Emerging Market capital flows prove more volatile in 2018

Web Posted on : Mon, 30 Apr 2018

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In its latest World Economic Outlook (WEO), the International Monetary Fund (IMF) forecast an acceleration in global growth for 2018 to 3.9% from 3.8% in 2017. The IMF has historically held a bias for optimistic growth forecasts. The chart below shows that the IMF has repeatedly revised down its forecasts with each release of the WEO until very recently. We regard the IMF forecasts as too optimistic and expect a slowdown in the global economy to 3.6% in 2018. QNB Economics has therefore developed its own forecasts and we lay out below the four main reasons we expect the global economy to slow in 2018.

First, recent economic data suggests that the global economy has already begun to slow. The latest global Purchasing Managers Index (PMI) survey, released at the beginning of April, was the weakest in 16 months. While the reading of 53.3 is still in expansion territory (above 50), it is below the average reading in 2017 of 53.8. Additionally, recent indicators of growth in the world’s largest economy, the US also suggest a slowdown. The Atlanta Fed produces an estimate of GDP in the US, based on the latest data, which points to growth of 2.0% in the first quarter of 2018, down from 2.9% in Q4 2017 and 2.3% for 2017 as whole.

Second, the Chinese economy is expected to slow in 2018 due to continued policy tightening. The authorities aim to cool the property market, reign in leverage in the shadow banking sector, and further cut capacity in old industries. Q1 GDP was steady compared to the previous quarter at 6.8%, but marginally down from full-year 2017 growth of 6.9%. Additionally, slower credit growth points to further cooling of the economy during the remainder of 2018. Credit growth slowed to 10.5% year on year in March 2018, down from a recent peak of 13.2% in July 2017. China is the largest contributor to global growth and a slowdown in China is also likely to have knock-on effects in a number of other economies, particularly in Asia.

Third, global monetary policy is likely to become less accommodative in 2018. The Fed is expected to press ahead with planned rate hikes and the European Central Bank has halved monthly asset purchases since 1st January and is expected to wind down the programme further from September. Both the Bank of Japan and Bank of England are also expected to tighten policy. As a result, global financial conditions are likely to tighten and long-term bond yields are rising, which is likely to restrain growth.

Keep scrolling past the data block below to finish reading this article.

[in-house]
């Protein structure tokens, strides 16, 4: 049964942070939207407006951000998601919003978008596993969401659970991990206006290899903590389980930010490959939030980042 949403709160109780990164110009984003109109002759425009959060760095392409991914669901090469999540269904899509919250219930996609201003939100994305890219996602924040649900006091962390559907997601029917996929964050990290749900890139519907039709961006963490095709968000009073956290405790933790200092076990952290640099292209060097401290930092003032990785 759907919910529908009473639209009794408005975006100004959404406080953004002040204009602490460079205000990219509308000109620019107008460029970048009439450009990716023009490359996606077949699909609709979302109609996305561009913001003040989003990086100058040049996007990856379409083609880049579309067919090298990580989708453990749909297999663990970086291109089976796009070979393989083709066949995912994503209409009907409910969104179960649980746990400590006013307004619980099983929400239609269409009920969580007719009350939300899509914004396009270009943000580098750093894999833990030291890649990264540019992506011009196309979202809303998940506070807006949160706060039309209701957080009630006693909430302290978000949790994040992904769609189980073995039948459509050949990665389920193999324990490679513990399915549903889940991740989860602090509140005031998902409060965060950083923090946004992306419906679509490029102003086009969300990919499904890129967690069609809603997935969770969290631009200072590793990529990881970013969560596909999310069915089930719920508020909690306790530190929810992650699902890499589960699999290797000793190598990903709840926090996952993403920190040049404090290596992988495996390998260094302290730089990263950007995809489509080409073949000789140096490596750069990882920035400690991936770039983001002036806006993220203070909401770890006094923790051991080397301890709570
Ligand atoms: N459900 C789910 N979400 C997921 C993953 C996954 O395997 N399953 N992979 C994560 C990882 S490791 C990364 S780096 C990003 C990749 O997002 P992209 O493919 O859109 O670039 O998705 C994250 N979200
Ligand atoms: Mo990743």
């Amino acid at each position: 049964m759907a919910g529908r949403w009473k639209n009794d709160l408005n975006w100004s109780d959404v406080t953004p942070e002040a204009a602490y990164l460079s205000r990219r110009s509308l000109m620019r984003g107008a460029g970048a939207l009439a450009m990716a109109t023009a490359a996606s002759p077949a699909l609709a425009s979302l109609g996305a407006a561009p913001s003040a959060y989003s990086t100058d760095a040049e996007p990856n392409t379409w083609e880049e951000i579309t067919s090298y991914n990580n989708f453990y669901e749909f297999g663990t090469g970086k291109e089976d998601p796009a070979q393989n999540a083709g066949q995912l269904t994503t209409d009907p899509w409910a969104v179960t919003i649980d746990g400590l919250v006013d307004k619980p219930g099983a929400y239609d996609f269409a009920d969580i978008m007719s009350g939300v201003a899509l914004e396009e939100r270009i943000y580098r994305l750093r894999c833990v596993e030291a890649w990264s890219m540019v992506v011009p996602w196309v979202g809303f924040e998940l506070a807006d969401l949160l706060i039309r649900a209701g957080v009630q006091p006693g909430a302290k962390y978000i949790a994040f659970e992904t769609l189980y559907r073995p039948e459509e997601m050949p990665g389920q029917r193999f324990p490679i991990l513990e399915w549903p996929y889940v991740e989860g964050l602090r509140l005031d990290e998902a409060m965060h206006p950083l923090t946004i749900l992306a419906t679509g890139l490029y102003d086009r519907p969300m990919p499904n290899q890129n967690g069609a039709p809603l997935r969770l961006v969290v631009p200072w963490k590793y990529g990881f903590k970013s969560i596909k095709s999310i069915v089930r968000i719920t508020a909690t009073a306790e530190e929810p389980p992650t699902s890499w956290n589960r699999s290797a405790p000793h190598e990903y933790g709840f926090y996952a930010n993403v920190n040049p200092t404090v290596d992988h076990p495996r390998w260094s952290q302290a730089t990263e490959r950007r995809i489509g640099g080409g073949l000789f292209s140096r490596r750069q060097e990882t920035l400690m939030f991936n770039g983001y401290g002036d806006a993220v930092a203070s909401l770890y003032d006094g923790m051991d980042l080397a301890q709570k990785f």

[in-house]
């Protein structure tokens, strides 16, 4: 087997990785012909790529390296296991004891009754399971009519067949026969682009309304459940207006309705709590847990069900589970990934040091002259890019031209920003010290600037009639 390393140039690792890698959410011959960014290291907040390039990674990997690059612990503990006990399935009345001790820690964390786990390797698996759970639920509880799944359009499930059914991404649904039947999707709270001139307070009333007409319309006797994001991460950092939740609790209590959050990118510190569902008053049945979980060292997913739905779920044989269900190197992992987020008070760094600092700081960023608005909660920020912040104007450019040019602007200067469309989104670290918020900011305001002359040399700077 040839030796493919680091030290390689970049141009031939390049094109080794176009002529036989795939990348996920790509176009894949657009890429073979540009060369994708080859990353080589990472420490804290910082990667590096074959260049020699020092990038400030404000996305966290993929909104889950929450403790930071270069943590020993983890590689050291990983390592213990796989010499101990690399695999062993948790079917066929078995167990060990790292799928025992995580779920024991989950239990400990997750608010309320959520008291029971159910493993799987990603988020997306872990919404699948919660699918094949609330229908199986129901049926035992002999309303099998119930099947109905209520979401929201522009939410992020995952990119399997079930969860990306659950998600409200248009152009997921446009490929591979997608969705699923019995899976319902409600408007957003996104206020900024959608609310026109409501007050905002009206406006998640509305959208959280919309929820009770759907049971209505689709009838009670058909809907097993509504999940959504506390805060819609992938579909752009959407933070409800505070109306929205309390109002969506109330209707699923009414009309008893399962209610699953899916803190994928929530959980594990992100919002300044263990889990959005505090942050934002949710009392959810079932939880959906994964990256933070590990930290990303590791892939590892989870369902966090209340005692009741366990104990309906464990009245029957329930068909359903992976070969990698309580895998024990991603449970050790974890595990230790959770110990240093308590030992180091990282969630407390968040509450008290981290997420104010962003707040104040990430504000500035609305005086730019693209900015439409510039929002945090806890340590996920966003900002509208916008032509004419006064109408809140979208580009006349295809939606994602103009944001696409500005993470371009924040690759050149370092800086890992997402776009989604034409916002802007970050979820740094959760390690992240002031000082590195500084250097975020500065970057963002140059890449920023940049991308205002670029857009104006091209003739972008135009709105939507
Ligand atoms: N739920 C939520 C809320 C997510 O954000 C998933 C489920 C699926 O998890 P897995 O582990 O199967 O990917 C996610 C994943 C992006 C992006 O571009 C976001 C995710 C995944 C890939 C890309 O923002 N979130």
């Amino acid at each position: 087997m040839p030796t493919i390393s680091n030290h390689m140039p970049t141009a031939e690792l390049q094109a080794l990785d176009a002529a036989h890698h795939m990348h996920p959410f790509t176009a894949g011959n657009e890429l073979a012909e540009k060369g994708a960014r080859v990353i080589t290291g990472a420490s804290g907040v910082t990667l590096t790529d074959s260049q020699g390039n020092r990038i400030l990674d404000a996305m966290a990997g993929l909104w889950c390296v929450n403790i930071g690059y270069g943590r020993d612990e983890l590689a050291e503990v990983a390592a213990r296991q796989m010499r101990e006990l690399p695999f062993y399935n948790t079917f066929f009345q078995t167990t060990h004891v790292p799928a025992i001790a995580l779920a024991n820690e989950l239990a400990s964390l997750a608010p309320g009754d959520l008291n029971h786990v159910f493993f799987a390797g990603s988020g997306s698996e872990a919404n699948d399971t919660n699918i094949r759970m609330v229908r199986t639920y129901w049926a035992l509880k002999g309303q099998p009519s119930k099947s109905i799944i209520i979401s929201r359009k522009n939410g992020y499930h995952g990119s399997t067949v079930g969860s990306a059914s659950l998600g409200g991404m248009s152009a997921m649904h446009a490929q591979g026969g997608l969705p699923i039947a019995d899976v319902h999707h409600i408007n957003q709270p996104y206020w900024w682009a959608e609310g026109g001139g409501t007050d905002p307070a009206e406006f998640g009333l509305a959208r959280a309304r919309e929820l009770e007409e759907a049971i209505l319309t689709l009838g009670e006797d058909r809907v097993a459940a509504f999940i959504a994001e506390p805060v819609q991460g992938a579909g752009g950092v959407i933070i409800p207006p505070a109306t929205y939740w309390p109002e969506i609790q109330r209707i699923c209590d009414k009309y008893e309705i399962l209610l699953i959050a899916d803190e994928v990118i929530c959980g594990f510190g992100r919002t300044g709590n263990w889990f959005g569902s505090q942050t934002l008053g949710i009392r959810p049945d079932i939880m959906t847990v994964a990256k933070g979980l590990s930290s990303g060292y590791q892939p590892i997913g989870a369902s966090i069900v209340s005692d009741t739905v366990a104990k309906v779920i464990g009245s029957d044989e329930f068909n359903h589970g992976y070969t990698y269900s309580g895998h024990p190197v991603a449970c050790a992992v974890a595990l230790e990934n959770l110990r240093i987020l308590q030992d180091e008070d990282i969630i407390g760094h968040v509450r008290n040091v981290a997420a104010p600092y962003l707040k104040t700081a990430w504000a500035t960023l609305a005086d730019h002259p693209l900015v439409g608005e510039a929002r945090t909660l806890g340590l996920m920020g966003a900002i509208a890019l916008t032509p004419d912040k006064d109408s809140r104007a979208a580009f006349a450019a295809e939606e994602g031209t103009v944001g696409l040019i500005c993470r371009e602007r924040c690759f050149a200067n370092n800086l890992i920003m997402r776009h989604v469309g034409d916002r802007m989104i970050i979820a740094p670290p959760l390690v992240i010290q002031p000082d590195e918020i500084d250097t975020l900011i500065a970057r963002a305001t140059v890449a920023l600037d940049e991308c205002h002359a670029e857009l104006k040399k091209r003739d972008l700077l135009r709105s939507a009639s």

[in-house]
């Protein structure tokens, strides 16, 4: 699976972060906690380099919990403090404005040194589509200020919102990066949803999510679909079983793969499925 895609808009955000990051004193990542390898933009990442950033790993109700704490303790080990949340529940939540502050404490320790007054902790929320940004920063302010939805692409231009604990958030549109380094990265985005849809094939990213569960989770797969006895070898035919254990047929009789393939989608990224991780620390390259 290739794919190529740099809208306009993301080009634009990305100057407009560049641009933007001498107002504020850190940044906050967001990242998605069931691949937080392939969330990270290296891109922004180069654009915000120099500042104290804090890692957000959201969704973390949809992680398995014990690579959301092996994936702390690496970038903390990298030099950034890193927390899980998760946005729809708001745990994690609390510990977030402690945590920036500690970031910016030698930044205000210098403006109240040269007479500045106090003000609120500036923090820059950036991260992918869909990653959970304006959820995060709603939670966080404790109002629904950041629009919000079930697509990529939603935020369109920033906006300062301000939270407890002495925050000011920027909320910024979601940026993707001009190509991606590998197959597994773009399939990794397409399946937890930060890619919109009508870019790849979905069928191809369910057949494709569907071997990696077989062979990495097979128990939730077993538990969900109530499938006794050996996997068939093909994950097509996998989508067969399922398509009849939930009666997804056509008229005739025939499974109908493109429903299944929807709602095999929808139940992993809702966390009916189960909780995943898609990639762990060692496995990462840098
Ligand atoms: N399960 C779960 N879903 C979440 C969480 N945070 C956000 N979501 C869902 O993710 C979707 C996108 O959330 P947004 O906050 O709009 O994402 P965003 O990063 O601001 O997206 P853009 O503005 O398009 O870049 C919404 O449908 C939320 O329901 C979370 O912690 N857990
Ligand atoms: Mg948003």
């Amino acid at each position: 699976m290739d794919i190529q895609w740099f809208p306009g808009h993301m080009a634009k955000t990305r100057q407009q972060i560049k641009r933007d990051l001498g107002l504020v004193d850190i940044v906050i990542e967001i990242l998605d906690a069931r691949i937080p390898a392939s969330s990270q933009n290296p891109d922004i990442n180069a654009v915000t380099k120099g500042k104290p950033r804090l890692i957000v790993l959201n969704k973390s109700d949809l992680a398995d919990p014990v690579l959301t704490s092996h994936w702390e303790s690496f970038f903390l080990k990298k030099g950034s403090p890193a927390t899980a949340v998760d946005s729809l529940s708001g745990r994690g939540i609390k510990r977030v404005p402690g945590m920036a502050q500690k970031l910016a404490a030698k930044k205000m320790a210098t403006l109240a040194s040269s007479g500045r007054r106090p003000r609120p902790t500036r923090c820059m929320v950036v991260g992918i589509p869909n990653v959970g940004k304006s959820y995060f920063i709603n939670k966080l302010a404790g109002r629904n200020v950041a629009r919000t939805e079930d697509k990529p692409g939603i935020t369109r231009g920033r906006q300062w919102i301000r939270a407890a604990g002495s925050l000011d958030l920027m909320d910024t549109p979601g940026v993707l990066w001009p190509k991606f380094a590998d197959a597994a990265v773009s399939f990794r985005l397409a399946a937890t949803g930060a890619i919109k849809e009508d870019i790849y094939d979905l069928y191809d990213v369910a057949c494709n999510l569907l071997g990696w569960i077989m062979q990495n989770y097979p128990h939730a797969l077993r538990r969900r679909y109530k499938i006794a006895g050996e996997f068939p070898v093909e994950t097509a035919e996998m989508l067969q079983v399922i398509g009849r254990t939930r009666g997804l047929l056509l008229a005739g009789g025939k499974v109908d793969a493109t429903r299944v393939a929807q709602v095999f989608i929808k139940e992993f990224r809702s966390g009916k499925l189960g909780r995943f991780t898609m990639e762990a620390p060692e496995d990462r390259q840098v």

Fourth, higher oil prices could also be a drag on growth as they reduce the disposable income of consumers in oil importing countries. Low oil prices during 2014-16 were not fully passed on to the consumer as a number of countries took the opportunity to cut subsidies. However, since oil prices have started rising, subsidies have not been reinstated, so the cost of higher prices is likely to be more fully passed on to consumers. Oil prices averaged USD55/barrel in 2017 and we expect them to average USD63 in 2018 for the full year. As a result, rising oil prices pose another headwind for global growth in 2018.

The main positive driver of global growth this year is likely to be fiscal stimulus in the US, which introduced a number of tax reforms, including a reduction in the corporate tax rate from 35% to 21%. The IMF stated in its latest WEO that it expects the US fiscal stimulus to add around 0.1 percentage points to global GDP growth in 2018. The various drags on growth that we have outlined above will more than offset the boost to growth from the US fiscal stimulus. The expected slowdown in China alone is sufficient to subtract around 0.1 percentage points from global growth, before the knock-on effects on other economies are taken into consideration. In conclusion, we expect global growth to slow from 3.8% in 2017 to around 3.6% in 2018.

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